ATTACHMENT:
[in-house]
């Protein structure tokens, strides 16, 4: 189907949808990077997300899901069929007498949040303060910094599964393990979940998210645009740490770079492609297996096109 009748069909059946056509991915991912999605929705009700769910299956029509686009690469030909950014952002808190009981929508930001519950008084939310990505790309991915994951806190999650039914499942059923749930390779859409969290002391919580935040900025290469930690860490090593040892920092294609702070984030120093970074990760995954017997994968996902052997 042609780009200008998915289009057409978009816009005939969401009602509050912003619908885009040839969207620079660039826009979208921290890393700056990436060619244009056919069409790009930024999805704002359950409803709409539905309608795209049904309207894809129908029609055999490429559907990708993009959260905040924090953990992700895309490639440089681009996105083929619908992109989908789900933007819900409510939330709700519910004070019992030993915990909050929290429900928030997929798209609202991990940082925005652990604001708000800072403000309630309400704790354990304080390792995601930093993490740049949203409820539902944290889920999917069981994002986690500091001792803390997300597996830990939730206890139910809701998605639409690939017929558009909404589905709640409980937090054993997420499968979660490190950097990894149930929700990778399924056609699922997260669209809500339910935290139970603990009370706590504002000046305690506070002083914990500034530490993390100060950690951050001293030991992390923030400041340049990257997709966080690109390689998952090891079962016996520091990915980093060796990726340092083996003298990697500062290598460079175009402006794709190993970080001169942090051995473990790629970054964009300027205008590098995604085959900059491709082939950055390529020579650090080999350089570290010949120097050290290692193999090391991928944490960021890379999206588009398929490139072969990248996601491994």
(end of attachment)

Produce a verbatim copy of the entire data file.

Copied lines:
[in-house]
């Protein structure tokens, strides 16, 4: 189907949808990077997300899901069929007498949040303060910094599964393990979940998210645009740490770079492609297996096109 009748069909059946056509991915991912999605929705009700769910299956029509686009690469030909950014952002808190009981929508930001519950008084939310990505790309991915994951806190999650039914499942059923749930390779859409969290002391919580935040900025290469930690860490090593040892920092294609702070984030120093970074990760995954017997994968996902052997 042609780009200008998915289009057409978009816009005939969401009602509050912003619908885009040839969207620079660039826009979208921290890393700056990436060619244009056919069409790009930024999805704002359950409803709409539905309608795209049904309207894809129908029609055999490429559907990708993009959260905040924090953990992700895309490639440089681009996105083929619908992109989908789900933007819900409510939330709700519910004070019992030993915990909050929290429900928030997929798209609202991990940082925005652990604001708000800072403000309630309400704790354990304080390792995601930093993490740049949203409820539902944290889920999917069981994002986690500091001792803390997300597996830990939730206890139910809701998605639409690939017929558009909404589905709640409980937090054993997420499968979660490190950097990894149930929700990778399924056609699922997260669209809500339910935290139970603990009370706590504002000046305690506070002083914990500034530490993390100060950690951050001293030991992390923030400041340049990257997709966080690109390689998952090891079962016996520091990915980093060796990726340092083996003298990697500062290598460079175009402006794709190993970080001169942090051995473990790629970054964009300027205008590098995604085959900059491709082939950055390529020579650090080999350089570290010949120097050290290692193999090391991928944490960021890379999206588009398929490139072969990248996601491994």